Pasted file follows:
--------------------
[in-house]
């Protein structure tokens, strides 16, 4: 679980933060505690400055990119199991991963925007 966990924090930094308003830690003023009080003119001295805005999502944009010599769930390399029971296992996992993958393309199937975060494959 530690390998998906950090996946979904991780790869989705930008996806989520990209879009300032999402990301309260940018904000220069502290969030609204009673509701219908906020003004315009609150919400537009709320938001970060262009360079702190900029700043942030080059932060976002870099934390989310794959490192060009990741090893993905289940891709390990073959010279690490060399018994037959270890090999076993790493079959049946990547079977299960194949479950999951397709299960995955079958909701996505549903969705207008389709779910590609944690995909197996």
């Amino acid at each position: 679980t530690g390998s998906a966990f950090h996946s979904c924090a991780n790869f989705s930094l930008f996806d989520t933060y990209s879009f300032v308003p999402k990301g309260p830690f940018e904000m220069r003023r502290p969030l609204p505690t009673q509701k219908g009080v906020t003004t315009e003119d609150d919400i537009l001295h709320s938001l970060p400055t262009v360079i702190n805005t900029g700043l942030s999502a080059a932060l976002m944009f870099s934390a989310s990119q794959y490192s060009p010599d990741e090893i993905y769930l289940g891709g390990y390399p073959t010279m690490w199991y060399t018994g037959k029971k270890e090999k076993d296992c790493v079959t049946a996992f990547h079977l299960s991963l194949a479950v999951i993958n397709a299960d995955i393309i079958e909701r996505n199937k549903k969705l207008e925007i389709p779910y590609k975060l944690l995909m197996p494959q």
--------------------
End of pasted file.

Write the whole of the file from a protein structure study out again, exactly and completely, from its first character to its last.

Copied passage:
[in-house]
């Protein structure tokens, strides 16, 4: 679980933060505690400055990119199991991963925007 966990924090930094308003830690003023009080003119001295805005999502944009010599769930390399029971296992996992993958393309199937975060494959 530690390998998906950090996946979904991780790869989705930008996806989520990209879009300032999402990301309260940018904000220069502290969030609204009673509701219908906020003004315009609150919400537009709320938001970060262009360079702190900029700043942030080059932060976002870099934390989310794959490192060009990741090893993905289940891709390990073959010279690490060399018994037959270890090999076993790493079959049946990547079977299960194949479950999951397709299960995955079958909701996505549903969705207008389709779910590609944690995909197996």
């Amino acid at each position: 679980t530690g390998s998906a966990f950090h996946s979904c924090a991780n790869f989705s930094l930008f996806d989520t933060y990209s879009f300032v308003p999402k990301g309260p830690f940018e904000m220069r003023r502290p969030l609204p505690t009673q509701k219908g009080v906020t003004t315009e003119d609150d919400i537009l001295h709320s938001l970060p400055t262009v360079i702190n805005t900029g700043l942030s999502a080059a932060l976002m944009f870099s934390a989310s990119q794959y490192s060009p010599d990741e090893i993905y769930l289940g891709g390990y390399p073959t010279m690490w199991y060399t018994g037959k029971k270890e090999k076993d296992c790493v079959t049946a996992f990547h079977l299960s991963l194949a479950v999951i993958n397709a299960d995955i393309i079958e909701r996505n199937k549903k969705l207008e925007i389709p779910y590609k975060l944690l995909m197996p494959q």